The photography exhibition “In Conversation: Will Wilson” will be paired with a pow wow and storytelling event.
Opening July 9 at the Delaware Art Museum, “In Conversation: Will Wilson” explores issues of Indigenous representation within the history of photography through the work of Diné (Navajo) photographer Will Wilson (b. 1969). A pow wow and storytelling event at the Museum are planned with the Lenape Indian Tribe of Delaware, Nanticoke Indian Association, and local Indigenous community members.
“Will Wilson’s photographs represent a meaningful shift in the way Indigenous communities are represented in museum spaces,” shares guest curator Kaila Schedeen. “Wilson’s work provides the platform for individuals to represent themselves as they want to be seen, while also shifting the conversation of contemporary Indigenous representation towards exchange, mutual respect, and relationship-building.”
Wilson’s work explores the legacy of historical photographs on the representation of Native peoples in North America. Through the artist’s ongoing Critical Indigenous Photographic Exchange (CIPX) project, Wilson combines historic wet plate (tintype) photography with 21st-century Augmented Reality (AR) technology in a convenient app to bring his “Talking Tintype” photographs to life. Through the CIPX images, Wilson facilitates new conversations about Indigeneity that emphasize a reciprocal relationship with the sitters. Wilson visited Delaware in May to photograph members of the Lenape Indian Tribe of Delaware and the Nanticoke Indian Association. Their portraits will be included in the exhibition at DelArt this summer and later at the Nanticoke Indian Museum.
“We are grateful to the committee of advisors who guided the presentation of this important exhibition and participated in the Critical Indigenous Photography Exchange,” says Community Engagement Specialist Iz Balleto. “We invite everyone to visit the exhibition at DelArt, celebrate Indigenous culture at the July 23 Pow Wow of Arts & Culture, and hear community members’ stories at the My Land, My Roots event on October 15.”
In Conversation: Will Wilson is complemented by an exhibit by local photographer Andre’ L. Wright, Jr., Indigenous Faces of Wilmington, in the Museum’s Orientation Hall. Both shows are on view through September 8. The national tour of In Conversation: Will Wilson is supported by the Art Bridges Foundation.
IF YOU GO:
What: In Conversation: Will Wilson photography exhibition
When: Exhibition on view July 9– September 11, 2022
Pow Wow of Arts & Culture on Saturday, July 23
>My Land, My Roots on Saturday, October 15, 10 am – 12 pm
Where: Delaware Art Museum, 2301 Kentmere Parkway, Wilmington, Delaware 19806
Cost: Free with Museum admission
Organizers & Sponsors:
The exhibition was curated by Mindy Besaw, Curator of American Art/Director of Fellowships & Research from Crystal Bridges, and Ashley Holland, Associate Curator from the Art Bridges Foundation. In Conversation: Will Wilson is organized by Crystal Bridges Museum of American Art. In Delaware, the exhibition is guest curated by Kaila T. Schedeen, PhD Candidate at the University of Texas at Austin.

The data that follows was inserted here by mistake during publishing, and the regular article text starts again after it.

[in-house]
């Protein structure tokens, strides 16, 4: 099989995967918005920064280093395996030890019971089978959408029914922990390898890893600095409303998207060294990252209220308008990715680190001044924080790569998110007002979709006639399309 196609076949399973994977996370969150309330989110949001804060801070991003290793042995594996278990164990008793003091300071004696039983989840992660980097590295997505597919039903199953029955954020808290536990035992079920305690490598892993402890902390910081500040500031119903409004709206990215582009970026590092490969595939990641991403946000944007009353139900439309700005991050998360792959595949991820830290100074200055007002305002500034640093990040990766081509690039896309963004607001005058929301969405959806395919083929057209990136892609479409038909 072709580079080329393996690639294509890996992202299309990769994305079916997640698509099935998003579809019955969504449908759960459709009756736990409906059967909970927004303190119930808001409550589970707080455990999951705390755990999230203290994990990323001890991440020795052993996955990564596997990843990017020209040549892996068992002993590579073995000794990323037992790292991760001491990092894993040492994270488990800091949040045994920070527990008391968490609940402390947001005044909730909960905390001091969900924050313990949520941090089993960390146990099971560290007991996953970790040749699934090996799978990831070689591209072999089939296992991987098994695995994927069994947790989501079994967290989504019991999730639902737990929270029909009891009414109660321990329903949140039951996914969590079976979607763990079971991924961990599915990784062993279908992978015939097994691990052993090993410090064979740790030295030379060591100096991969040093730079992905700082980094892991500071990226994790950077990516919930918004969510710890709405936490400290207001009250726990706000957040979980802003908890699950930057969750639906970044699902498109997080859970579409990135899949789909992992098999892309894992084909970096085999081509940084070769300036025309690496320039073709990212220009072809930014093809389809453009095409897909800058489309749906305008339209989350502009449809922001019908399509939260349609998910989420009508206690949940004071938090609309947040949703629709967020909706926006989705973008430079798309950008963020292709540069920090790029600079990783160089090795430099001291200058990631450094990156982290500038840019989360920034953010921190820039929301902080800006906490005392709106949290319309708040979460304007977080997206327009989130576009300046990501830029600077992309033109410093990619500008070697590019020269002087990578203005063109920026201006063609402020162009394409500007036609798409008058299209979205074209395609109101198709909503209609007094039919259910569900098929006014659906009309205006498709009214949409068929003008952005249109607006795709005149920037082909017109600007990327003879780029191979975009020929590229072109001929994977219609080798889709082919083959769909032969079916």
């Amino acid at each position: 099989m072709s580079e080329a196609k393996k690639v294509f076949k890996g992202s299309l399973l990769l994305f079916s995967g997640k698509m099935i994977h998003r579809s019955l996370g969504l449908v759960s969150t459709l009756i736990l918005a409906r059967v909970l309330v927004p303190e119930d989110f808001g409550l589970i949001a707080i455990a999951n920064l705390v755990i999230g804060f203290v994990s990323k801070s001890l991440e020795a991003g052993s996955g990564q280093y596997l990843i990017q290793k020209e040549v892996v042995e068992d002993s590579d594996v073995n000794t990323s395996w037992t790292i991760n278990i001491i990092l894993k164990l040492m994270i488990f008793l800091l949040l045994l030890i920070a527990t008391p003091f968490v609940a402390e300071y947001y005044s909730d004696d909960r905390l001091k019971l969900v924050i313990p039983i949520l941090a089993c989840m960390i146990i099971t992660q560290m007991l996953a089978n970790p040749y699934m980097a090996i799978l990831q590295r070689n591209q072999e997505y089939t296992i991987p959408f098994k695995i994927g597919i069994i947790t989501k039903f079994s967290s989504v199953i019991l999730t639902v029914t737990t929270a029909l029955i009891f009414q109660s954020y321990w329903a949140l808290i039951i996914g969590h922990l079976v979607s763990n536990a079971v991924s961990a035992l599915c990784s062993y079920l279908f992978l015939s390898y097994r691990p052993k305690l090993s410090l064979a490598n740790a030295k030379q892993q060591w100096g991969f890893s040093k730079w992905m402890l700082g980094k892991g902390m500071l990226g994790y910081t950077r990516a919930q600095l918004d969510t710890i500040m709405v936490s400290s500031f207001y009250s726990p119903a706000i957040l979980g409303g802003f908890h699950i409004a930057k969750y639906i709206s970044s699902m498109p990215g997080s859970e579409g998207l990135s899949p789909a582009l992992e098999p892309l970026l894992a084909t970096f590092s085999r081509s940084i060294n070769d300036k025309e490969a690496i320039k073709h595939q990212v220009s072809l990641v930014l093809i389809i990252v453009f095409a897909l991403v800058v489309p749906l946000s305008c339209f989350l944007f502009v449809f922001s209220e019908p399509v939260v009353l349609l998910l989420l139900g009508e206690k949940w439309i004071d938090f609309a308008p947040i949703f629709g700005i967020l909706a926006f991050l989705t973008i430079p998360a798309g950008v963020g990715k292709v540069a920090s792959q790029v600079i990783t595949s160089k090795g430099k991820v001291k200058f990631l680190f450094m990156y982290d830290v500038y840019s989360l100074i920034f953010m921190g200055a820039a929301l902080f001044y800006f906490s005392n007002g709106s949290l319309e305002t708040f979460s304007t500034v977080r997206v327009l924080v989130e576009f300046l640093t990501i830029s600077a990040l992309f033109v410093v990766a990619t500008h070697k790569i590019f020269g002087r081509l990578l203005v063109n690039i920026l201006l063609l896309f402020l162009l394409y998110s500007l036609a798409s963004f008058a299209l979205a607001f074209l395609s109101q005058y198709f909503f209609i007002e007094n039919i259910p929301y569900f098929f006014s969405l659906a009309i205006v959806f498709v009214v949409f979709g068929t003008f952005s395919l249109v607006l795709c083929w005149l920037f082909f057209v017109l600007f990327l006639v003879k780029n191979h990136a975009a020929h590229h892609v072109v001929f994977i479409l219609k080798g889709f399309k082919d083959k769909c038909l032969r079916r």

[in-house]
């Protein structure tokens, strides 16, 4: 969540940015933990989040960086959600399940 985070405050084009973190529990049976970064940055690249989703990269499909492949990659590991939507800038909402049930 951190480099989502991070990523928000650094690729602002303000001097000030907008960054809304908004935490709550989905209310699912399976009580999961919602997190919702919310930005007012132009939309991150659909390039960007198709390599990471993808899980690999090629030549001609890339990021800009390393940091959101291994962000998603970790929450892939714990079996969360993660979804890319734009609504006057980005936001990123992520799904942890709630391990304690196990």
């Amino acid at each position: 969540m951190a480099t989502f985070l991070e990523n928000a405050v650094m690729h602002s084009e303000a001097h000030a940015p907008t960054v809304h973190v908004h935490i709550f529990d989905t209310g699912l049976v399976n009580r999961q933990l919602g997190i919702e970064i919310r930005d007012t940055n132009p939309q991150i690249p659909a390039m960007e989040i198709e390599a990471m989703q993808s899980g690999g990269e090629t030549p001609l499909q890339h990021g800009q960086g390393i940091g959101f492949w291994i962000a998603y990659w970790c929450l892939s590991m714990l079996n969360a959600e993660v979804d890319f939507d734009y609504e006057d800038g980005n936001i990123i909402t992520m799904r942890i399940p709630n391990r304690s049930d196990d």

Generous support provided by Art Bridges. Additional support provided by the Emily du Pont Exhibition Fund. The Museum is supported, in part, by a grant from the Delaware Division of the Arts, a state agency, in partnership with the National Endowment for the Arts. The Division promotes Delaware arts events on www.DelawareScene.com.
DelArt thanks the members of our advisory committee for their critical input in shaping this exhibition and its programs: Principal Chief Dennis Coker (Lenape Indian Tribe of Delaware); Chief Natosha Carmine (Nanticoke Indian Association of Delaware); India Colon Diaz (Taína of Boriken Nation of PR); Sherri Evans-Stanton; RuthAnn Purchase; Adrienne Lalli Hills, Independent Museum Consultant (Wyandotte Nation); Gabe Joseph Rosales; Jea Street, Jr.(Nanticoke); Victoria Sunnergren.
About the Delaware Art Museum
For over 100 years, the Museum has served as a primary arts and cultural institution in Delaware. It is alive with experiences, discoveries, and activities to connect people with art and with each other. Originally created in 1912 to honor the renowned illustrator and Wilmington-native, Howard Pyle, the Museum’s collection has grown to over 12,000 works of art in our building and sculpture garden. Also recognized for British Pre-Raphaelite art, the Museum is home to the most comprehensive Pre-Raphaelite collection on display outside of the United Kingdom, and a growing collection of significant contemporary art.
Under the leadership of our Board of Trustees, the Delaware Art Museum is implementing a comprehensive approach to community and civic engagement. This exciting new strategic direction requires that we increase our value and relevance to all audiences. Visit delart.org to for the latest exhibitions, programs, and performances or connect with us via social media.
Image: Will Wilson (born 1969). How the West is One, 2014, printed 2016. Archival pigment print from wet plate collodion scan, 24 × 36 inches. Collection of the artist. Artwork © Will Wilson Art & Photo, LLC.